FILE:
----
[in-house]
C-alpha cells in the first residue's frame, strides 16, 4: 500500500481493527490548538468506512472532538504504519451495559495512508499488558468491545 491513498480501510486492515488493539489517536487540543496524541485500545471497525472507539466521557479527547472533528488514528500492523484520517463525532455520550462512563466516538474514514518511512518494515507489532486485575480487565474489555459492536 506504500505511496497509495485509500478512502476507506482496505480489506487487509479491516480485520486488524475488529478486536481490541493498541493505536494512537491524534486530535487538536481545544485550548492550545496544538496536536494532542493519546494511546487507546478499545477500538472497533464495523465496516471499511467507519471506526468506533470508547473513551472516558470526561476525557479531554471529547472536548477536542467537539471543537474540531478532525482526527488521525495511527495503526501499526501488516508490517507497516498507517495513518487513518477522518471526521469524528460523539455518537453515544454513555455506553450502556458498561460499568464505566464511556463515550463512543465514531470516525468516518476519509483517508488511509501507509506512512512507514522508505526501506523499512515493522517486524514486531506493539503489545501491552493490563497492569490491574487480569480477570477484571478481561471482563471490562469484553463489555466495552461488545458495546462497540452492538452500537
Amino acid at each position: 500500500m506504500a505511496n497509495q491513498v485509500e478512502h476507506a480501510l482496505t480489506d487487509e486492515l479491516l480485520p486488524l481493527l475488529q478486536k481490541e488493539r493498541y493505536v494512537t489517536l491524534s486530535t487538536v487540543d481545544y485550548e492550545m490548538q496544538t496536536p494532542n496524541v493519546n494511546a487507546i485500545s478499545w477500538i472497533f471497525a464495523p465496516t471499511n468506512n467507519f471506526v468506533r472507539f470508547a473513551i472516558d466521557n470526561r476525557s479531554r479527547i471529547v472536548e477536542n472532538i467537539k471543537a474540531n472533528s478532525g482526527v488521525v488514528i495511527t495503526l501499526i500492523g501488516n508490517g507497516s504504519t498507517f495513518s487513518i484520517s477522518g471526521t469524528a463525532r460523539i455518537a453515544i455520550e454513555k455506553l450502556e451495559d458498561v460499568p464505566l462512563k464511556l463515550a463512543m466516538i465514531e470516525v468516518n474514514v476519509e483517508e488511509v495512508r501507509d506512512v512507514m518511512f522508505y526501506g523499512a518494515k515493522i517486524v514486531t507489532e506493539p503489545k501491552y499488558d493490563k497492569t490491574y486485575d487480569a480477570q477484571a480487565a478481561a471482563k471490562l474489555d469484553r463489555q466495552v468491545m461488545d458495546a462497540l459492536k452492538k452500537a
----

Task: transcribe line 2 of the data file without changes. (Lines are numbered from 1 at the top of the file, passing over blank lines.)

C-alpha cells in the first residue's frame, strides 16, 4: 500500500481493527490548538468506512472532538504504519451495559495512508499488558468491545 491513498480501510486492515488493539489517536487540543496524541485500545471497525472507539466521557479527547472533528488514528500492523484520517463525532455520550462512563466516538474514514518511512518494515507489532486485575480487565474489555459492536 506504500505511496497509495485509500478512502476507506482496505480489506487487509479491516480485520486488524475488529478486536481490541493498541493505536494512537491524534486530535487538536481545544485550548492550545496544538496536536494532542493519546494511546487507546478499545477500538472497533464495523465496516471499511467507519471506526468506533470508547473513551472516558470526561476525557479531554471529547472536548477536542467537539471543537474540531478532525482526527488521525495511527495503526501499526501488516508490517507497516498507517495513518487513518477522518471526521469524528460523539455518537453515544454513555455506553450502556458498561460499568464505566464511556463515550463512543465514531470516525468516518476519509483517508488511509501507509506512512512507514522508505526501506523499512515493522517486524514486531506493539503489545501491552493490563497492569490491574487480569480477570477484571478481561471482563471490562469484553463489555466495552461488545458495546462497540452492538452500537